Dark Dreams
Dreaming Cthulhu

Devan Sagliani | 20 Mar 2015 19:00
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As I previously explained in my initial column on H.P. Lovecraft, I am far from an expert on the father of modern horror or the impressive myriad of fictional worlds and creatures he dreamed up. This is also true of Lovecraft's most famous creation, the Old God Cthulhu. I'm almost certain that I'll learn as much from some of the comments left on this post as you will from me on this fascinating character, provided of course that we keep on topic and don't allow the discussion to be derailed once again by people hell bent on getting into another full blown pissing match on Lovecraft's racist past. I hope that's not too much to ask.

First things first, let's talk about the spelling and pronunciation of this ancient deity's name before we get too far into his origin story and ultimate purpose. Since he was first introduced in the short story "The Call of Cthulhu," which was originally published in the popular pulp magazine Weird Tales back in 1928, Cthulhu has also been spelled as Clooloo, Tulu, Cthullu, Clulu, Q'thulu, and various other interesting and wholly unpronounceable ways. His name is often proceeded by such lofty amplifiers as "The Great" or "The Mighty" or even "The Dreaded." There has been plenty of discussion over the years on how the ancient deity's name was meant to be properly pronounced. Even in his own time people didn't know how to say the name, which led to Lovecraft writing to a colleague in 1934 and letting him know that the name was meant to be broken into two syllables, then, with the tongue stuck to the roof of your mouth, to be spit out. The end result would sound something like "Clue-loo" instead of "Cuh-thew-loo," which is how most people pronounce it today, owing in no small part to the Call of Cthulhu board game officially sanctioning that way of saying it. Lovecraft went on to explain that the name was of alien origin and not designed to be properly pronounced by human vocal chords in the first place. In essence the moniker was never intended to be more than a harsh, guttural sound meant to represent a being beyond what human minds could ever comprehend. To make matters slightly more confusing, Lovecraft himself pronounced it different ways over the course of his life, despite that oh so helpful letter.

Now on to the origins of the great and terrible God. Cthulhu Mythos scholar Robert M. Price (yes that is a real thing which sounds totally awesome and must look amazing on business cards!) argues that Cthulhu was inspired by Lovecraft's obsession with the Alfred Lord Tennyson poem 'The Kraken' about an enormous squid that slumbers on the ocean floor in between attacking ships. But it wasn't just Tennyson that went into making up the underwater leviathan. Elements from William Scott-Elliot's 'The Story of Atlantis' and 'The Lost Lemuria,' which Lovecraft read in 1926 shortly before he began working on 'Call of Cthulhu,' are also noticeable in the story. And any discussion of Lovecraft without mentioning his obsession with the works of Lord Dunsany would be remiss, since the master of horror's early work heavily relied on Dunsany, who he deeply admired as a writer. Dunsany's 'The Gods of Pegana' tells a tale of a god being constantly lulled to sleep to avoid the horrific apocalyptic consequences of it awakening. 'A Shop in Go-by Street,' written in 1919, has a passage that reads "unhappy are they that hear some old god speak while he sleeps being still deep in slumber" - which obviously played a role in Cthulhu's development.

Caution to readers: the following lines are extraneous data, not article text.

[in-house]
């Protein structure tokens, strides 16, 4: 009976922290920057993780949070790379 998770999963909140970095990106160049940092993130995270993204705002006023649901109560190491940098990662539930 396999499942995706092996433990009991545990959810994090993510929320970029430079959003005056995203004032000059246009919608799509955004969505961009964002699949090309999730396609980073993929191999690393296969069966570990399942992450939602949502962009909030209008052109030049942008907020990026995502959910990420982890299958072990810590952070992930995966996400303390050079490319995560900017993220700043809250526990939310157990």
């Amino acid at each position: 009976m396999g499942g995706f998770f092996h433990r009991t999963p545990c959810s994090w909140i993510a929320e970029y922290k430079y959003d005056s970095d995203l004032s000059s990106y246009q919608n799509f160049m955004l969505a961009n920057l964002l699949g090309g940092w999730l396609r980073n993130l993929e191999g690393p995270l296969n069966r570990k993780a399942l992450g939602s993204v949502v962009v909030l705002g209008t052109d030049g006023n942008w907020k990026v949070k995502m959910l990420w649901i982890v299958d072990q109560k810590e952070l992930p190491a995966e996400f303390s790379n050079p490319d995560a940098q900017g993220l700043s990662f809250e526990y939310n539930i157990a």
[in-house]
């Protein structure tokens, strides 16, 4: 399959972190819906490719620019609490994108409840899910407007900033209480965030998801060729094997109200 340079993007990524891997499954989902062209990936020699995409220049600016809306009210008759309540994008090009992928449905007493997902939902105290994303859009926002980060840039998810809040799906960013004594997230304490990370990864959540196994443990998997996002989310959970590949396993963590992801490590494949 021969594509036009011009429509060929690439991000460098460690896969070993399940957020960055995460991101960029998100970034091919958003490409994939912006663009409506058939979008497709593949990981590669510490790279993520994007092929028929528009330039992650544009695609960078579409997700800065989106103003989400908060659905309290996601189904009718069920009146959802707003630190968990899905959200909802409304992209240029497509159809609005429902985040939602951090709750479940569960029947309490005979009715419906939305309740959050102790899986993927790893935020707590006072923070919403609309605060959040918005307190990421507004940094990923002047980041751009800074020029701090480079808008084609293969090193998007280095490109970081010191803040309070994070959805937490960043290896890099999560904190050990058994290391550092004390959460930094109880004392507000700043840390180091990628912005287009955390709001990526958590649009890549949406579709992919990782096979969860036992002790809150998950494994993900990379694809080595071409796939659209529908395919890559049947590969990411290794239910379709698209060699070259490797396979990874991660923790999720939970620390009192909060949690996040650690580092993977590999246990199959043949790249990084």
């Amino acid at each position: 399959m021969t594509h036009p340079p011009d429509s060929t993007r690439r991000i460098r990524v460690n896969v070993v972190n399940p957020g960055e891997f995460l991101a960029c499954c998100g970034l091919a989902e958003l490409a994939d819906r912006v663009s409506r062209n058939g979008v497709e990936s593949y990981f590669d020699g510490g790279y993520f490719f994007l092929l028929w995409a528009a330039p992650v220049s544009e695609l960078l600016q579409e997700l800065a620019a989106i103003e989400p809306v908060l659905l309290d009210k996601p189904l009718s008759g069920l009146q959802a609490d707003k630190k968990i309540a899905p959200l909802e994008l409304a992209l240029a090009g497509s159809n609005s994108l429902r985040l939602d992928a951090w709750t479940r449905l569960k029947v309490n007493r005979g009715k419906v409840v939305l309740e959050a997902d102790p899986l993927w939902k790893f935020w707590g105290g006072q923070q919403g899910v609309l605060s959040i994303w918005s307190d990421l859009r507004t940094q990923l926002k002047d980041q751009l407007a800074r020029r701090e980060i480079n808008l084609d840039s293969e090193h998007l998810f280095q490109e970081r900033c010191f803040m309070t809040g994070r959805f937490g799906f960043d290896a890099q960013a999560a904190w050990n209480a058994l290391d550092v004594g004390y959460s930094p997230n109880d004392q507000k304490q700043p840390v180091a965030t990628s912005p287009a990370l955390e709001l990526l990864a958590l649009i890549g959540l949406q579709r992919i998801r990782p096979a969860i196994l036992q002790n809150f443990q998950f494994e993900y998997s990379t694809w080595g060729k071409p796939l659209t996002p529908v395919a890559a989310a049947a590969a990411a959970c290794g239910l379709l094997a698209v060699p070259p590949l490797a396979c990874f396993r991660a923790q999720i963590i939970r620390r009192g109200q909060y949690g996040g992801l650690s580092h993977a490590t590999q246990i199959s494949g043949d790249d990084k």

Although Lovecraft's early work almost certainly would serve as a precursor to horror's most famous cephalopod, Cthulhu himself began as little more than an idea the author had sketched out during his miserable days in New York while he was living in Red Hook. It wasn't until the summer of 1926 that Howard began to develop what would be his greatest legacy, and it was during this incredibly productive period of his life (shortly after he had moved back home to the safety of Providence) that he dreamed up the monster that legendary horror director Guillermo del Toro would later call "a combination of cosmology, anthropology and horror."

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